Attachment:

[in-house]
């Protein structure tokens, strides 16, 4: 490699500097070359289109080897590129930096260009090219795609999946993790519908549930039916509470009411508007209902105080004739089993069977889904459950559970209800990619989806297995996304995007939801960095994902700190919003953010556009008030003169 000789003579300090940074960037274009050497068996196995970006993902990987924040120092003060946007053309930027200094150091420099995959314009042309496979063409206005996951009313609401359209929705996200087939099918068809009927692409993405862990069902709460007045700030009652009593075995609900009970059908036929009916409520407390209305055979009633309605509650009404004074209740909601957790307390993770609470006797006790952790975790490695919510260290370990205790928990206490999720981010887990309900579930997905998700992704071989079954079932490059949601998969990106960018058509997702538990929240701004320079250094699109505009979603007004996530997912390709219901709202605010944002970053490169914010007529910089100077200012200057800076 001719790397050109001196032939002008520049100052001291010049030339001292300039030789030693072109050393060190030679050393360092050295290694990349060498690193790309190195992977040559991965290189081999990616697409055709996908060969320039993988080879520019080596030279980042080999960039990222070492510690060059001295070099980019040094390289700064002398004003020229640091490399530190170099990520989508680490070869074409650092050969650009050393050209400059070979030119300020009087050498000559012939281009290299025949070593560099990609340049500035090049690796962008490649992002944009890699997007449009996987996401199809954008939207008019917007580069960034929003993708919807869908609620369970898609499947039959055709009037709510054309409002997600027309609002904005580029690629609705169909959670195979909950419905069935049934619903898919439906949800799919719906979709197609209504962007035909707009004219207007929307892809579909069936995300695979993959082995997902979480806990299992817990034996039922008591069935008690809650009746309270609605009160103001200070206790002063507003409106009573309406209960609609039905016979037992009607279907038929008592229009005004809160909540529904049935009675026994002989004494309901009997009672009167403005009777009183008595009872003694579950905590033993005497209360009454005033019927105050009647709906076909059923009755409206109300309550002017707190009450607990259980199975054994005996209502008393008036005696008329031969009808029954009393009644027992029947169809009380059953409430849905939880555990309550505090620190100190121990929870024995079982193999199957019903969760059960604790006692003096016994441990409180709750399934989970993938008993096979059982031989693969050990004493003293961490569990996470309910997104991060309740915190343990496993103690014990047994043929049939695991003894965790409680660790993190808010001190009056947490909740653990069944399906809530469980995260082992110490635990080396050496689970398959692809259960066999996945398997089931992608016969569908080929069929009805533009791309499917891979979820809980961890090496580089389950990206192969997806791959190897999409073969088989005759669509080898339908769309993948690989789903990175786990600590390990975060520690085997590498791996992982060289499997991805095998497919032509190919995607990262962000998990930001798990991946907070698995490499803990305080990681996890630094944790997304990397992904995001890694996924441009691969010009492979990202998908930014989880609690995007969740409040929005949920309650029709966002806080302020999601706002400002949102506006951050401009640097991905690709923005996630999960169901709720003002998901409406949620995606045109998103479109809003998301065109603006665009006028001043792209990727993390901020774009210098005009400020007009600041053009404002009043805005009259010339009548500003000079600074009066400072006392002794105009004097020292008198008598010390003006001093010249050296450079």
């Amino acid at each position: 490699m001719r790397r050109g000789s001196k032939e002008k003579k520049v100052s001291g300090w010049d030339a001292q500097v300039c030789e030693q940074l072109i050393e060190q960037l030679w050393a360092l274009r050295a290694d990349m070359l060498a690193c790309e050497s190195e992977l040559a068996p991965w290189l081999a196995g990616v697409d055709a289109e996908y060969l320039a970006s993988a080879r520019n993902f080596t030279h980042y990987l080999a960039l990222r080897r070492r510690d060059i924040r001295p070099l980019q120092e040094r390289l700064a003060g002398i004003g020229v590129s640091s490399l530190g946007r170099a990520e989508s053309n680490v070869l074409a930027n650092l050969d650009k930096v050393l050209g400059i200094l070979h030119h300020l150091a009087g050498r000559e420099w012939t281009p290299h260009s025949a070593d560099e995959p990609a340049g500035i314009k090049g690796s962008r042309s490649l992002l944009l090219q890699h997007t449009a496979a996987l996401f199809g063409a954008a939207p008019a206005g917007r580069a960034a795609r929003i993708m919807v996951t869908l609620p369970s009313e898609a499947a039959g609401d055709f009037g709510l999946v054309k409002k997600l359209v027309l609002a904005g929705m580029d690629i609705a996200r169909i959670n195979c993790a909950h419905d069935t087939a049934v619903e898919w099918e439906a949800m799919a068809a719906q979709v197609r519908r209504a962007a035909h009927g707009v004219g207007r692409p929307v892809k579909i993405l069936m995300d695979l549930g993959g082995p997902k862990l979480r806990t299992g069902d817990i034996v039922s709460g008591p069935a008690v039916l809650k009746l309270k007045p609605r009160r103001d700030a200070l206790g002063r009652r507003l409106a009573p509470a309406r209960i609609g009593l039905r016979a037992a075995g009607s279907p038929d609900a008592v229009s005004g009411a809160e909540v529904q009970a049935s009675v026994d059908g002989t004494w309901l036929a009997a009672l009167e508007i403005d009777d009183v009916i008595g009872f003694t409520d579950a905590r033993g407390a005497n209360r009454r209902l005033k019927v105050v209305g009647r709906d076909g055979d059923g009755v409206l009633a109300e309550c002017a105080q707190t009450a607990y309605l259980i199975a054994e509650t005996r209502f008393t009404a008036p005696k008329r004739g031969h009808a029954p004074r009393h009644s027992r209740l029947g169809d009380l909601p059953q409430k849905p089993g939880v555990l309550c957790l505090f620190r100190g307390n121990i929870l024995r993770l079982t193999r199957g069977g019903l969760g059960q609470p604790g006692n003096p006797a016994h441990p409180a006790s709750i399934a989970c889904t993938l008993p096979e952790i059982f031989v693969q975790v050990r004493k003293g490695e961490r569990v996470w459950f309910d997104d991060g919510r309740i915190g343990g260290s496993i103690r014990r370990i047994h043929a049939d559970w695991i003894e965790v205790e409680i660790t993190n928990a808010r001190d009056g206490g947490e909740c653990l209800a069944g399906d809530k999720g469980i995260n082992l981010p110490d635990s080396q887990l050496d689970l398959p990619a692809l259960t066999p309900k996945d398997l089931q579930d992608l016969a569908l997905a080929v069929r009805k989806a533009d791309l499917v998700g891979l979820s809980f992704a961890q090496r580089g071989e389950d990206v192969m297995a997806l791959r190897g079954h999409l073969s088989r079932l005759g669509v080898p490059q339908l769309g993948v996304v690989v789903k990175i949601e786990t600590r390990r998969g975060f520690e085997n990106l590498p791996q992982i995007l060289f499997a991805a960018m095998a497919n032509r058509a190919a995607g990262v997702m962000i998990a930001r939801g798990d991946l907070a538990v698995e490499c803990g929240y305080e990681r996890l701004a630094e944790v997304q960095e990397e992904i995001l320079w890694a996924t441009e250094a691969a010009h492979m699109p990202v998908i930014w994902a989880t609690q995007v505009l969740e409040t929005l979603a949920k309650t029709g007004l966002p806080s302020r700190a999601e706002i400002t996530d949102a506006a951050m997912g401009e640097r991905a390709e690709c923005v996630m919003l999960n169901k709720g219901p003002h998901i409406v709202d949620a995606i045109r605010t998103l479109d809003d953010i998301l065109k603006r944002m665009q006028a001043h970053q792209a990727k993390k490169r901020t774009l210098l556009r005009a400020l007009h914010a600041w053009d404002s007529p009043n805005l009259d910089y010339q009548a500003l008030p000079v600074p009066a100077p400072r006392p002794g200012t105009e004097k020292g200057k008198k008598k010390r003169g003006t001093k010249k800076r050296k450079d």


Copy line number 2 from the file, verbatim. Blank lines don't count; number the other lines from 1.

């Protein structure tokens, strides 16, 4: 490699500097070359289109080897590129930096260009090219795609999946993790519908549930039916509470009411508007209902105080004739089993069977889904459950559970209800990619989806297995996304995007939801960095994902700190919003953010556009008030003169 000789003579300090940074960037274009050497068996196995970006993902990987924040120092003060946007053309930027200094150091420099995959314009042309496979063409206005996951009313609401359209929705996200087939099918068809009927692409993405862990069902709460007045700030009652009593075995609900009970059908036929009916409520407390209305055979009633309605509650009404004074209740909601957790307390993770609470006797006790952790975790490695919510260290370990205790928990206490999720981010887990309900579930997905998700992704071989079954079932490059949601998969990106960018058509997702538990929240701004320079250094699109505009979603007004996530997912390709219901709202605010944002970053490169914010007529910089100077200012200057800076 001719790397050109001196032939002008520049100052001291010049030339001292300039030789030693072109050393060190030679050393360092050295290694990349060498690193790309190195992977040559991965290189081999990616697409055709996908060969320039993988080879520019080596030279980042080999960039990222070492510690060059001295070099980019040094390289700064002398004003020229640091490399530190170099990520989508680490070869074409650092050969650009050393050209400059070979030119300020009087050498000559012939281009290299025949070593560099990609340049500035090049690796962008490649992002944009890699997007449009996987996401199809954008939207008019917007580069960034929003993708919807869908609620369970898609499947039959055709009037709510054309409002997600027309609002904005580029690629609705169909959670195979909950419905069935049934619903898919439906949800799919719906979709197609209504962007035909707009004219207007929307892809579909069936995300695979993959082995997902979480806990299992817990034996039922008591069935008690809650009746309270609605009160103001200070206790002063507003409106009573309406209960609609039905016979037992009607279907038929008592229009005004809160909540529904049935009675026994002989004494309901009997009672009167403005009777009183008595009872003694579950905590033993005497209360009454005033019927105050009647709906076909059923009755409206109300309550002017707190009450607990259980199975054994005996209502008393008036005696008329031969009808029954009393009644027992029947169809009380059953409430849905939880555990309550505090620190100190121990929870024995079982193999199957019903969760059960604790006692003096016994441990409180709750399934989970993938008993096979059982031989693969050990004493003293961490569990996470309910997104991060309740915190343990496993103690014990047994043929049939695991003894965790409680660790993190808010001190009056947490909740653990069944399906809530469980995260082992110490635990080396050496689970398959692809259960066999996945398997089931992608016969569908080929069929009805533009791309499917891979979820809980961890090496580089389950990206192969997806791959190897999409073969088989005759669509080898339908769309993948690989789903990175786990600590390990975060520690085997590498791996992982060289499997991805095998497919032509190919995607990262962000998990930001798990991946907070698995490499803990305080990681996890630094944790997304990397992904995001890694996924441009691969010009492979990202998908930014989880609690995007969740409040929005949920309650029709966002806080302020999601706002400002949102506006951050401009640097991905690709923005996630999960169901709720003002998901409406949620995606045109998103479109809003998301065109603006665009006028001043792209990727993390901020774009210098005009400020007009600041053009404002009043805005009259010339009548500003000079600074009066400072006392002794105009004097020292008198008598010390003006001093010249050296450079």